At Week 28, the LS mean percent change in weight from baseline was -10.3% in the phentermine and topiramate extended-release capsules group and -4.2% in the placebo group (p=0.0006) in which subjects received only lifestyle modification counseling. More subjects in the phentermine and topiramate extended-release capsules group (54.5%) achieved at least 10% weight loss compared with 13.0% in the placebo group (p=0.0044).

The most common adverse events reported during the study included dry mouth, altered taste, sinusitis, and upper airway infection.

"Obstructive sleep apnea is a serious condition associated with potentially deadly cardiovascular and metabolic events for the more than 15 million patients living with the disease. Unfortunately, there are no drug treatments available for the condition, and because current treatment options are limited to devices or surgery, patient compliance is low," stated David Winslow, MD., the principal investigator of the study and lead author of the paper. "These positive data, from what is considered a sizable study for OSA, are exciting for those of us in the medical community treating obese patients with this condition."

This randomized, placebo-controlled, proof-of-concept study suggests that phentermine and topiramate extended-release capsules combined with lifestyle modification may be useful in the treatment of patients with obstructive sleep apnea who are unable to use PAP therapy. Additional and larger studies are required to explore these results more thoroughly.

Phentermine and topiramate extended-release capsule is not approved for the treatment of obstructive sleep apnea. This study was funded by VIVUS, Inc.


VIVUS® is a biopharmaceutical company commercializing and developing innovative, next-generation therapies to address unmet needs in obesity, sleep apnea, diabetes and sexual health for U.S., Europe and other world markets. Qsymia is also in phase 2 clinical development for the treatment of type 2 diabetes and obstructive sleep apnea. For more information about the company, please visit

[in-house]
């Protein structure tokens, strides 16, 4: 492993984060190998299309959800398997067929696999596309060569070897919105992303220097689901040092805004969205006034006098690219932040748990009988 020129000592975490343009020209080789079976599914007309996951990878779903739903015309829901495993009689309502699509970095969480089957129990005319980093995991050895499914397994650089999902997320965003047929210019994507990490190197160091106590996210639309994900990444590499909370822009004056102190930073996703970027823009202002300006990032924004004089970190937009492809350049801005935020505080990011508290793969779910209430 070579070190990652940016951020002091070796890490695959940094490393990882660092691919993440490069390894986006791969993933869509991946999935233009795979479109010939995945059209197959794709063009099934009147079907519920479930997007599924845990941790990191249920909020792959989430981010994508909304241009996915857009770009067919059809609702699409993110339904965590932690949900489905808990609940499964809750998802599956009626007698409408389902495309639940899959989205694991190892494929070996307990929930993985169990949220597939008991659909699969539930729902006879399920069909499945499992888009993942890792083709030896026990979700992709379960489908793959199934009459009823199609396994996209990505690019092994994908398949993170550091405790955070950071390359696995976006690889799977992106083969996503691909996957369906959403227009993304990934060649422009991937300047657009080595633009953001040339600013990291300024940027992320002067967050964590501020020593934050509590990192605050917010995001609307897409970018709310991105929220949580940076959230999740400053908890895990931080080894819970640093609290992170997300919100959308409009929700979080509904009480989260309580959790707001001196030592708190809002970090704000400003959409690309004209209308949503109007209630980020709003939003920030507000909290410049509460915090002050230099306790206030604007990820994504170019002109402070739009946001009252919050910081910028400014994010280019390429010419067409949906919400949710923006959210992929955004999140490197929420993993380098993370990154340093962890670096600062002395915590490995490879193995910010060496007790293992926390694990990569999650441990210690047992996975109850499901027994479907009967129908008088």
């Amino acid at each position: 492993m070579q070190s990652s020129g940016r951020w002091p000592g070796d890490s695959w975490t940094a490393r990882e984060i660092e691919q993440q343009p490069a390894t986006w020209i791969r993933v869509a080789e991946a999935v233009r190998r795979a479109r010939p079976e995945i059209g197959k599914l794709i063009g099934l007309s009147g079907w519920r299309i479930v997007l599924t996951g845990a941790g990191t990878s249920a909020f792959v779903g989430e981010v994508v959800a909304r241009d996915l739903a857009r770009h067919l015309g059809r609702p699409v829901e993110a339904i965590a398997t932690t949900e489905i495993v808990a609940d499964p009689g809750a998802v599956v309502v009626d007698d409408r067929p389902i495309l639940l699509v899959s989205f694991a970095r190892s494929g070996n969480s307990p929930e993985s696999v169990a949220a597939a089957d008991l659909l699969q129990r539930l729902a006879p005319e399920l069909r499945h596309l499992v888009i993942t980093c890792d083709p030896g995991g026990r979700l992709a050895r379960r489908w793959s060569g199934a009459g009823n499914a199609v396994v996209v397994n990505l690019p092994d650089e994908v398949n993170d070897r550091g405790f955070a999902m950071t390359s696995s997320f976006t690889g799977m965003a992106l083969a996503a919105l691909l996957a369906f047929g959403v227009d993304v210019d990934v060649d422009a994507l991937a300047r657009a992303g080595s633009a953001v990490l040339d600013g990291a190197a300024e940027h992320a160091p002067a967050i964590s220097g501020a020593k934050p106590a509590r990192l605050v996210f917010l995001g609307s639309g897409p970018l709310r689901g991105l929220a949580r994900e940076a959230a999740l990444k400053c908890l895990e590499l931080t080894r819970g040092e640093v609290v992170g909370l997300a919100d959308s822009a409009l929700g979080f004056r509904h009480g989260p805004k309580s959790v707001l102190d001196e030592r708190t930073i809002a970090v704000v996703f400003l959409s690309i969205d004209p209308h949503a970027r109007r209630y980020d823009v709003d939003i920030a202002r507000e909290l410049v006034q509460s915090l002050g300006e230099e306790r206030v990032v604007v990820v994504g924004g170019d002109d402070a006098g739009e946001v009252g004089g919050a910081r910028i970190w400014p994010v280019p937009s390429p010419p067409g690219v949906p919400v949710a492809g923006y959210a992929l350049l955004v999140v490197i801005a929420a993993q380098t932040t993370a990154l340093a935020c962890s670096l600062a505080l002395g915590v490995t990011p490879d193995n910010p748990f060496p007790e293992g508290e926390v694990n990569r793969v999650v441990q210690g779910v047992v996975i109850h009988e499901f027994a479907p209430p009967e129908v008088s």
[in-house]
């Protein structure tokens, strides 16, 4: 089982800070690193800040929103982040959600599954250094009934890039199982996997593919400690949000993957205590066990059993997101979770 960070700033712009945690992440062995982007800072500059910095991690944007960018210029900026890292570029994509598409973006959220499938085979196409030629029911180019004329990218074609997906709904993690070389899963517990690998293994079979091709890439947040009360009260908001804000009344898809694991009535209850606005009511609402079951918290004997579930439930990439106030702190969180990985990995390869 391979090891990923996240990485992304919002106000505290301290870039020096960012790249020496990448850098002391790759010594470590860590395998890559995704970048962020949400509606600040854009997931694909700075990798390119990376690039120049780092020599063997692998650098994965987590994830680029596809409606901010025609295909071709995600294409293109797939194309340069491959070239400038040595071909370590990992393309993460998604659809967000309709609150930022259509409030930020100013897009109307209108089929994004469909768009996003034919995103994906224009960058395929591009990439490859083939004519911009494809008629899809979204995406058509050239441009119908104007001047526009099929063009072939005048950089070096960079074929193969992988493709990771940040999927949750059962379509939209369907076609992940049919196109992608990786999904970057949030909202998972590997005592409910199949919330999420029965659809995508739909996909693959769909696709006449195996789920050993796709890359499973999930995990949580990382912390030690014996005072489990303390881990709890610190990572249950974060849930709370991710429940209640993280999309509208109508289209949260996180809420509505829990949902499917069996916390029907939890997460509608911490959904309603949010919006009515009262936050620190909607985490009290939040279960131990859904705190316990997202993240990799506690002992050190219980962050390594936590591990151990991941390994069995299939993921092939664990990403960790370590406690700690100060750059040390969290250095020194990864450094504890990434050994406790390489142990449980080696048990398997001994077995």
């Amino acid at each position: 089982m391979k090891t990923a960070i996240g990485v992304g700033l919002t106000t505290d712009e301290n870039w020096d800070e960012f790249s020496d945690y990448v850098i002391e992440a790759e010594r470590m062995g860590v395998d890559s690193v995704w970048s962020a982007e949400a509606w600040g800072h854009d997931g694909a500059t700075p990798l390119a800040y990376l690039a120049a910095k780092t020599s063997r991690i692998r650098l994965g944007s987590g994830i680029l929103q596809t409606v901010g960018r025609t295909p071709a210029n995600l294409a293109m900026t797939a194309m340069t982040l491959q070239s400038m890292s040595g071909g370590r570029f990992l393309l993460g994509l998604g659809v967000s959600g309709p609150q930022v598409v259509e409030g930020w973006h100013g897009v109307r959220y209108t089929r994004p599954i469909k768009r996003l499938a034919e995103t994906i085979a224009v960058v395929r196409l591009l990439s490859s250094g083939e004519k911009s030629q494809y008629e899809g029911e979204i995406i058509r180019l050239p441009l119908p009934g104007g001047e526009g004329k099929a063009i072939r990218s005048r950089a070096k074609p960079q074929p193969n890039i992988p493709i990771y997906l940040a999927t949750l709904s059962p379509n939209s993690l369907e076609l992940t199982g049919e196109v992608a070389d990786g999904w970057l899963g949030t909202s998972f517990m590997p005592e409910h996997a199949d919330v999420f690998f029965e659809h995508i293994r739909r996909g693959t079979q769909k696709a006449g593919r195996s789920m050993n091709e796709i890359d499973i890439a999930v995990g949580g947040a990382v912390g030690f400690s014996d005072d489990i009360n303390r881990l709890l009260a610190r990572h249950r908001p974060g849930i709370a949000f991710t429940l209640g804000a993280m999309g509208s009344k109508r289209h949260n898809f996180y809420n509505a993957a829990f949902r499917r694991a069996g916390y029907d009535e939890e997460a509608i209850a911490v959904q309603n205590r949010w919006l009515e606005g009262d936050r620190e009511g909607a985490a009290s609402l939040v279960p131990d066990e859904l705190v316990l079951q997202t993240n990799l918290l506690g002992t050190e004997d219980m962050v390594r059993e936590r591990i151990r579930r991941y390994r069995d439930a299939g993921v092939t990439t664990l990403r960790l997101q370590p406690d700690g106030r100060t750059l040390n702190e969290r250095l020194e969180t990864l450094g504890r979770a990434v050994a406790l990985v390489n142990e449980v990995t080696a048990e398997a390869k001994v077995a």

Certain statements in this press release are forward-looking within the meaning of the Private Securities Litigation Reform Act of 1995. These statements may be identified by the use of forward-looking words such as "anticipate," "believe," "forecast," "estimate," "expect," "intend," "likely," "may," "plan," "potential," "predict," "opportunity" and "should," among others. There are a number of factors that could cause actual events to differ materially from those indicated by such forward-looking statements. These factors include, but are not limited to, our lack of commercial experience with Qsymia in the U.S.; the timing of initiation and completion of the clinical studies required as part of the approval of Qsymia by the United States Food and Drug Administration, or FDA; the response from the FDA to the data that VIVUS will submit relating to post-approval clinical studies; the impact of the indicated uses and contraindications contained in the Qsymia label and the REMS requirements; the impact of distribution of Qsymia through a certified pharmacy network; whether or not the FDA approves our amendment to the REMS for Qsymia, which, if approved, would allow dispensing through select retail pharmacies to increase access while meeting all requirements of the REMS; that we may be required to provide further analysis of previously submitted clinical trial data; our  appeal of the negative opinion of the European Medicines Agency's, or EMA, Committee for Medicinal Products for Human Use, or CHMP, for the Marketing Authorization Application, or MAA, for Qsymia; our ability to successfully commercialize or establish a marketing partnership for avanafil, which will be marketed in the U.S. under the name STENDRA™, or our partner's ability to obtain and maintain regulatory approval to manufacture and adequately supply avanafil to meet demand; our history of losses and variable quarterly results; substantial competition; risks related to the failure to protect our intellectual property and litigation in which we may become involved; uncertainties of government or third party payer reimbursement; our reliance on sole source suppliers; our limited sales and marketing and manufacturing experience; our reliance on third parties and our collaborative partners; our failure to continue to develop innovative investigational drug candidates and drugs; risks related to the failure to obtain FDA or foreign authority clearances or approvals and noncompliance with FDA or foreign authority regulations; our ability to demonstrate through clinical testing the safety and effectiveness of our investigational drug candidates; the timing of initiation and completion of clinical trials and submissions to foreign authorities; the volatility and liquidity of the financial markets; our liquidity and capital resources; and our expected future revenues, operations and expenditures. As with any pharmaceutical in development, there are significant risks in the development, the regulatory approval, and commercialization of new products. There are no guarantees that our products will receive regulatory approval outside the United States for any indication or prove to be commercially successful. VIVUS does not undertake an obligation to update or revise any forward-looking statements. Investors should read the risk factors set forth in VIVUS' Form 10-K for the year ending December 31, 2011, and periodic reports filed with the Securities and Exchange Commission.